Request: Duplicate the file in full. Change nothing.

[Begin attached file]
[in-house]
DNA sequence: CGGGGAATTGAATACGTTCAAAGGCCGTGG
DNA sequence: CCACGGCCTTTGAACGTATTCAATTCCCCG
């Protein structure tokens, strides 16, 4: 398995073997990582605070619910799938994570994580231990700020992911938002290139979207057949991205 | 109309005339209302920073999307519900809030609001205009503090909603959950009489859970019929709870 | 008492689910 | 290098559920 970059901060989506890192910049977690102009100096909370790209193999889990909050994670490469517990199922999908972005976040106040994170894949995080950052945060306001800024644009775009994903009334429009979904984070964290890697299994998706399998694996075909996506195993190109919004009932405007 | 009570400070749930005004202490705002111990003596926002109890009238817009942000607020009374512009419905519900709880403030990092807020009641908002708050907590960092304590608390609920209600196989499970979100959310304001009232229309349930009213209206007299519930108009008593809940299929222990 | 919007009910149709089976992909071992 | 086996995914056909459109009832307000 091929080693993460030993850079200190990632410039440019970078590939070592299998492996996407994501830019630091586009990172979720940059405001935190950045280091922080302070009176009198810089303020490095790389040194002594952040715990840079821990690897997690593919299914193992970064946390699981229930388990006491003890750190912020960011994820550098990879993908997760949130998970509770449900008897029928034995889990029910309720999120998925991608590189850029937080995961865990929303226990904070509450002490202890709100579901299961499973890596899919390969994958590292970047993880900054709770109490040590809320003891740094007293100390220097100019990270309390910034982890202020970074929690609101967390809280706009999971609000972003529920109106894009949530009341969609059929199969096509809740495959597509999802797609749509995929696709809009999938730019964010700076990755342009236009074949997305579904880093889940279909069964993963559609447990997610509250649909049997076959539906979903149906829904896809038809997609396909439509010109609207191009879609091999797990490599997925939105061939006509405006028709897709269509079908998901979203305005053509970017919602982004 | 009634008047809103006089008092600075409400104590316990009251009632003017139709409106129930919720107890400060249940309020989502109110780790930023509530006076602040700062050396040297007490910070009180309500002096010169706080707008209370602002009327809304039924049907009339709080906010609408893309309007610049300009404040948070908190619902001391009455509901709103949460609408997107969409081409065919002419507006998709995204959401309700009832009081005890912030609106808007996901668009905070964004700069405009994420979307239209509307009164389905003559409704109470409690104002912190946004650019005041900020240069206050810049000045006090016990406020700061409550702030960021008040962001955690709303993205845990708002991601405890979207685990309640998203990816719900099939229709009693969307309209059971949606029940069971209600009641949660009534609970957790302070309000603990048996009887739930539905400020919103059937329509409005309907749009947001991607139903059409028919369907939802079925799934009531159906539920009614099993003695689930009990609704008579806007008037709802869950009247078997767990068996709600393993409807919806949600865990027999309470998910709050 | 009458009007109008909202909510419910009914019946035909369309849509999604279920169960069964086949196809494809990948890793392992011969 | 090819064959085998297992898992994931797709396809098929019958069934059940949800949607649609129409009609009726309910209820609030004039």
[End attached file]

[in-house]
DNA sequence: CGGGGAATTGAATACGTTCAAAGGCCGTGG
DNA sequence: CCACGGCCTTTGAACGTATTCAATTCCCCG
């Protein structure tokens, strides 16, 4: 398995073997990582605070619910799938994570994580231990700020992911938002290139979207057949991205 | 109309005339209302920073999307519900809030609001205009503090909603959950009489859970019929709870 | 008492689910 | 290098559920 970059901060989506890192910049977690102009100096909370790209193999889990909050994670490469517990199922999908972005976040106040994170894949995080950052945060306001800024644009775009994903009334429009979904984070964290890697299994998706399998694996075909996506195993190109919004009932405007 | 009570400070749930005004202490705002111990003596926002109890009238817009942000607020009374512009419905519900709880403030990092807020009641908002708050907590960092304590608390609920209600196989499970979100959310304001009232229309349930009213209206007299519930108009008593809940299929222990 | 919007009910149709089976992909071992 | 086996995914056909459109009832307000 091929080693993460030993850079200190990632410039440019970078590939070592299998492996996407994501830019630091586009990172979720940059405001935190950045280091922080302070009176009198810089303020490095790389040194002594952040715990840079821990690897997690593919299914193992970064946390699981229930388990006491003890750190912020960011994820550098990879993908997760949130998970509770449900008897029928034995889990029910309720999120998925991608590189850029937080995961865990929303226990904070509450002490202890709100579901299961499973890596899919390969994958590292970047993880900054709770109490040590809320003891740094007293100390220097100019990270309390910034982890202020970074929690609101967390809280706009999971609000972003529920109106894009949530009341969609059929199969096509809740495959597509999802797609749509995929696709809009999938730019964010700076990755342009236009074949997305579904880093889940279909069964993963559609447990997610509250649909049997076959539906979903149906829904896809038809997609396909439509010109609207191009879609091999797990490599997925939105061939006509405006028709897709269509079908998901979203305005053509970017919602982004 | 009634008047809103006089008092600075409400104590316990009251009632003017139709409106129930919720107890400060249940309020989502109110780790930023509530006076602040700062050396040297007490910070009180309500002096010169706080707008209370602002009327809304039924049907009339709080906010609408893309309007610049300009404040948070908190619902001391009455509901709103949460609408997107969409081409065919002419507006998709995204959401309700009832009081005890912030609106808007996901668009905070964004700069405009994420979307239209509307009164389905003559409704109470409690104002912190946004650019005041900020240069206050810049000045006090016990406020700061409550702030960021008040962001955690709303993205845990708002991601405890979207685990309640998203990816719900099939229709009693969307309209059971949606029940069971209600009641949660009534609970957790302070309000603990048996009887739930539905400020919103059937329509409005309907749009947001991607139903059409028919369907939802079925799934009531159906539920009614099993003695689930009990609704008579806007008037709802869950009247078997767990068996709600393993409807919806949600865990027999309470998910709050 | 009458009007109008909202909510419910009914019946035909369309849509999604279920169960069964086949196809494809990948890793392992011969 | 090819064959085998297992898992994931797709396809098929019958069934059940949800949607649609129409009609009726309910209820609030004039």